The Finnish Government provides many centres for groups of about 100 homeless people with about 20 on-site social workers giving them support with regard to bureaucracy, job-hunting, getting access to addiction and mental health treatment and to help keep them on the rails.
In 1980 Finland had about 20,000 homeless people which has reduced to about 4,000 in 2021. This was possible because of the continuous reliable support provided by the state. Re-integration of homeless people fully into independent members of society is a long, slow process.
It does take a lot of money providing buildings, social workers and subsidising rent, but it also saves money in another way.
It was estimated that the cost of a homeless person was 15,000 Euro p.a. but on the other hand the costs of Social services, health care, police, emergency care and the justice system were reduced by 34% or 10,3000 Euro per person. Furthermore it was great for citizens who didn’t have to deal with so much criminality and drug issues, etc.
The main problem for any Government is having enough housing. Most countries – especially New Zealand – have housing crises. Housing is expensive and social housing is not a top Government priority.
Here, Finland has a rather unique situation – cities own most of the land (not private corporations) so they can easily build lots of social housing units. [This is largely true in China where people lease housing land from the Government or City]
Other countries – including New Zealand – have impossibly expensive real estate which precludes any effective action to provide housing for citizens and immigrants who seem necessary to make our economy work.
This matter of land ownership interests me because Rudolf Steiner remarked that land should not be privately owned and thus not bought and sold as a commodity – that is, it is not part of the Economic sector. Commodities are things that are produced/created and then consumed – thus disappearing. Land is not produced, nor does it disappear. The right to occupy land is a social issue, not an economic one.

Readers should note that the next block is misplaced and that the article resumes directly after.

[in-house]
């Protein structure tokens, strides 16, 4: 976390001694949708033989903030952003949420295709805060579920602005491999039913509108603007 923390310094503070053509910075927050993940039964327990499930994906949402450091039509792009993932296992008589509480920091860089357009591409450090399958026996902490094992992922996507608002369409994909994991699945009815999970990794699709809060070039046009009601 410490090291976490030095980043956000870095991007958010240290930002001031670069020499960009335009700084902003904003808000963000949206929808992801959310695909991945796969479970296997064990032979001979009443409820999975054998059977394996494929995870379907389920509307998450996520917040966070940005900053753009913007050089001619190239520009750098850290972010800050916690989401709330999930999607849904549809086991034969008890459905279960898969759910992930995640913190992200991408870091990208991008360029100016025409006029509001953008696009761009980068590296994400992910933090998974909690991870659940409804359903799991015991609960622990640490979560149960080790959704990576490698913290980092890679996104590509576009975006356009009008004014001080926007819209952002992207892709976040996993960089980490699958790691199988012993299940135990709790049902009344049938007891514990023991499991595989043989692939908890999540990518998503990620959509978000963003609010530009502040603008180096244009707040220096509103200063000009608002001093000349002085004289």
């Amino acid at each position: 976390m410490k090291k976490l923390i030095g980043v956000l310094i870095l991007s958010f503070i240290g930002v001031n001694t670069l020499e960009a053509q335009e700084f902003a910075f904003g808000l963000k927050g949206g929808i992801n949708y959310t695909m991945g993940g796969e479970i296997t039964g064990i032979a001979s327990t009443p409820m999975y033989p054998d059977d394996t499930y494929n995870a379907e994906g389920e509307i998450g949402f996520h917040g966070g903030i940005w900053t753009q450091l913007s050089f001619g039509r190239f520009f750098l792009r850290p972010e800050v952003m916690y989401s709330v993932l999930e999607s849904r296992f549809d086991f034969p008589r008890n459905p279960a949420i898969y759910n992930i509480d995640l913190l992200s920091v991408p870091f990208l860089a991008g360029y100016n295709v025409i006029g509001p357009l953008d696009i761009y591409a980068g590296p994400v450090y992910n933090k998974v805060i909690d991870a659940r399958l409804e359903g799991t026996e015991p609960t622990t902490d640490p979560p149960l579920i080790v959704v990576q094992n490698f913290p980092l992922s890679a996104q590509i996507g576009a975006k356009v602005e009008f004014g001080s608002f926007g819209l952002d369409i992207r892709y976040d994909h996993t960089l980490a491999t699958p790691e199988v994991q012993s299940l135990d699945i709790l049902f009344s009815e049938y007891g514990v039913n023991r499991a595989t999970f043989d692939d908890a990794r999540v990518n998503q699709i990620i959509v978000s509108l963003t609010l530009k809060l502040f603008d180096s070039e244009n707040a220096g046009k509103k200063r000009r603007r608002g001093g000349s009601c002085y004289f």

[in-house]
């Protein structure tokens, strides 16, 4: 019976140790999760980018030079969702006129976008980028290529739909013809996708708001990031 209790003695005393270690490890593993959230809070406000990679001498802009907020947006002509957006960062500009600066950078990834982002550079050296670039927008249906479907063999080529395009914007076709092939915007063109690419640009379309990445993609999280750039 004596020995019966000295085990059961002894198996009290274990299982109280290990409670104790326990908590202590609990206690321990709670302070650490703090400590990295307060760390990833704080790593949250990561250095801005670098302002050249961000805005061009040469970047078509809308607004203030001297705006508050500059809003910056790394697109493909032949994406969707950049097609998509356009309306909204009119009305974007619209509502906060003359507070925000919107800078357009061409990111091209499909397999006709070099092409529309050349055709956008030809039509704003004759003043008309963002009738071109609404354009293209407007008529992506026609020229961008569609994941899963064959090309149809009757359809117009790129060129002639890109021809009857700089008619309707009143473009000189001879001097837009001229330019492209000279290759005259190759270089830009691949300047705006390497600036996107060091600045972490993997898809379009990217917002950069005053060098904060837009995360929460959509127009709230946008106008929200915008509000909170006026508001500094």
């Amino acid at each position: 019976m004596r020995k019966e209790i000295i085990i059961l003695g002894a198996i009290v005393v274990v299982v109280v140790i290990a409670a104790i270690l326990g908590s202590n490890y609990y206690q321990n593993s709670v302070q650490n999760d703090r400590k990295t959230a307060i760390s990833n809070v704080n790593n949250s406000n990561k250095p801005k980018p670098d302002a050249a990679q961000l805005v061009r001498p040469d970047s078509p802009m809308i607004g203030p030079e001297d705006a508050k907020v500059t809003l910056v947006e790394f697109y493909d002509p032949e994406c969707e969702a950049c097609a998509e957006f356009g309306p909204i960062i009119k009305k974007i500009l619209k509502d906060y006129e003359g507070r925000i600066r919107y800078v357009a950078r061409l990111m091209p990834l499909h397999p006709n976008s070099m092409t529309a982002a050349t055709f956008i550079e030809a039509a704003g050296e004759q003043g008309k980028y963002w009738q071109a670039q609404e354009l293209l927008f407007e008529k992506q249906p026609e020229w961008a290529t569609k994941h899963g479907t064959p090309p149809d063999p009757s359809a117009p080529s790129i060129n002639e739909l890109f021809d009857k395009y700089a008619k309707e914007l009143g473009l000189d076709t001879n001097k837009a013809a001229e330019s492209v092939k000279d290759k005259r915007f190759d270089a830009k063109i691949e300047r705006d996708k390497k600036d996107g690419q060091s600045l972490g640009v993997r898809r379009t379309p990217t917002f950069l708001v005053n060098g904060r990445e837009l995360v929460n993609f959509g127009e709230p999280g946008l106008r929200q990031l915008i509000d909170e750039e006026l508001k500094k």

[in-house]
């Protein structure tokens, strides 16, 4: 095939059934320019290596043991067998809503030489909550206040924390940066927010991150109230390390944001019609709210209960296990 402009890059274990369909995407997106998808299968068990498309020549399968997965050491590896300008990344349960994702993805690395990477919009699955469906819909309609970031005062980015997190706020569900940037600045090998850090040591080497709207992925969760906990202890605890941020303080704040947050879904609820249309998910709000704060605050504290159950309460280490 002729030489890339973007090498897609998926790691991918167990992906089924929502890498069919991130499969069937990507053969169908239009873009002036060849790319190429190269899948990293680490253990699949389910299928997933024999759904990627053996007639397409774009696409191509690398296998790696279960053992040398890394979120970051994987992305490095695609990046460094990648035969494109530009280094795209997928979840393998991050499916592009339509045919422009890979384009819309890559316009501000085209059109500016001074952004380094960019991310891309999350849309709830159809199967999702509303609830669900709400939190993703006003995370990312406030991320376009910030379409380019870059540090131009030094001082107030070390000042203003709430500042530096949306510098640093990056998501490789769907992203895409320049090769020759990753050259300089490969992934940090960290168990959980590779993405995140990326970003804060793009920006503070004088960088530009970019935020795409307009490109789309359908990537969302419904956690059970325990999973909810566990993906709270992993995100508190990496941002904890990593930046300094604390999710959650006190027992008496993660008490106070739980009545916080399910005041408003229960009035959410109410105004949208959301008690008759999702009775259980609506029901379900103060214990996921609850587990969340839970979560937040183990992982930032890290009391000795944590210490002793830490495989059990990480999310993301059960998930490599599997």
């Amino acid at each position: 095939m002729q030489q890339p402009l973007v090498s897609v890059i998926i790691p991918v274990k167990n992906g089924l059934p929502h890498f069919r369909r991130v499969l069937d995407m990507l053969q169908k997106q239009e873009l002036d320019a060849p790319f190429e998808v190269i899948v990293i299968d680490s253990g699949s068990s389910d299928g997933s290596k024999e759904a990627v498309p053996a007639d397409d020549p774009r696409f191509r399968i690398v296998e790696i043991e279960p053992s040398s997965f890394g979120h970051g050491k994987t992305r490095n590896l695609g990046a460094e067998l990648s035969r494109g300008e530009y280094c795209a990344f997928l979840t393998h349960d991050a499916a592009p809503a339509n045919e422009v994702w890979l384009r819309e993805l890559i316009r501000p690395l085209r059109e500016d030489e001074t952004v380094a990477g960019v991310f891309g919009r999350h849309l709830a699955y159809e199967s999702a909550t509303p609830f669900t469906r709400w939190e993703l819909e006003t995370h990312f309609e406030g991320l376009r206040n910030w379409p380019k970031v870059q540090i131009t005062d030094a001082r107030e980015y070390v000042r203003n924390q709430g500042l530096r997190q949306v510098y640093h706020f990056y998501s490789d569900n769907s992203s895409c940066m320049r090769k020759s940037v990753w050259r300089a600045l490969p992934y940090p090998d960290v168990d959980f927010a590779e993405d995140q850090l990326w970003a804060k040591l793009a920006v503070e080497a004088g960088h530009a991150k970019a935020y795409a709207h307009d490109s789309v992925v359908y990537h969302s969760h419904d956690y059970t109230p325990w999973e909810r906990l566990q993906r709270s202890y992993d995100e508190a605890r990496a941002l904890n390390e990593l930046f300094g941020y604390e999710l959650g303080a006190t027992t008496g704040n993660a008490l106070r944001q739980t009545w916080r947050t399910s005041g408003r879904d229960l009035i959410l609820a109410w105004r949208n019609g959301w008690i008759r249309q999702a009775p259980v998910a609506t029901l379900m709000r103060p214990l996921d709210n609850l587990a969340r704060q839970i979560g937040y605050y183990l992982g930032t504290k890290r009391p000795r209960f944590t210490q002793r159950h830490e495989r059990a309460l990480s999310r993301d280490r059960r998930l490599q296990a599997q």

Another factor is the often-deep-rooted ideological position that homeless people should ‘deserve’ rather than just get housing! Because doing so may create a bad precedence for decades. This is a social problem! [What does equality of rights really mean?]
The situation in New Zealand is exacerbated by the short election cycle and the tendency for frequent change of Government party who spend their first months in office not doing anything but undoing what the previous party had just got going – leading to considerable instability and waste of resources.
Weekend Workshop on Threefolding on Saturday 24 and Sunday 25 February.
Themes will include:
Fostering change and social awareness
Artistic activities: please bring coloured pencils, pens, pastels, chalk. Paper of various sizes will be supplied. Several blackboards are available.
A data Projector is available if anyone wishes to use a computer to present photos, slides, Powerpoints, etc.
Social sharing: please bring food for sharing at breaks and Lunch. Coffee and tea will be supplied.
Costs: A Koha of $10 per day is expected whether you attend one session or four.
I would like to get some idea of how many people might attend all or part of the Workshop. If you have not done so already, please email, text or call me saying what you plan to do and what questions you would like addressed or discussed.
Robin Bacchus: email@example.com; 022-398 2805; 8778936.
Posted: Thu 18 Jan 2024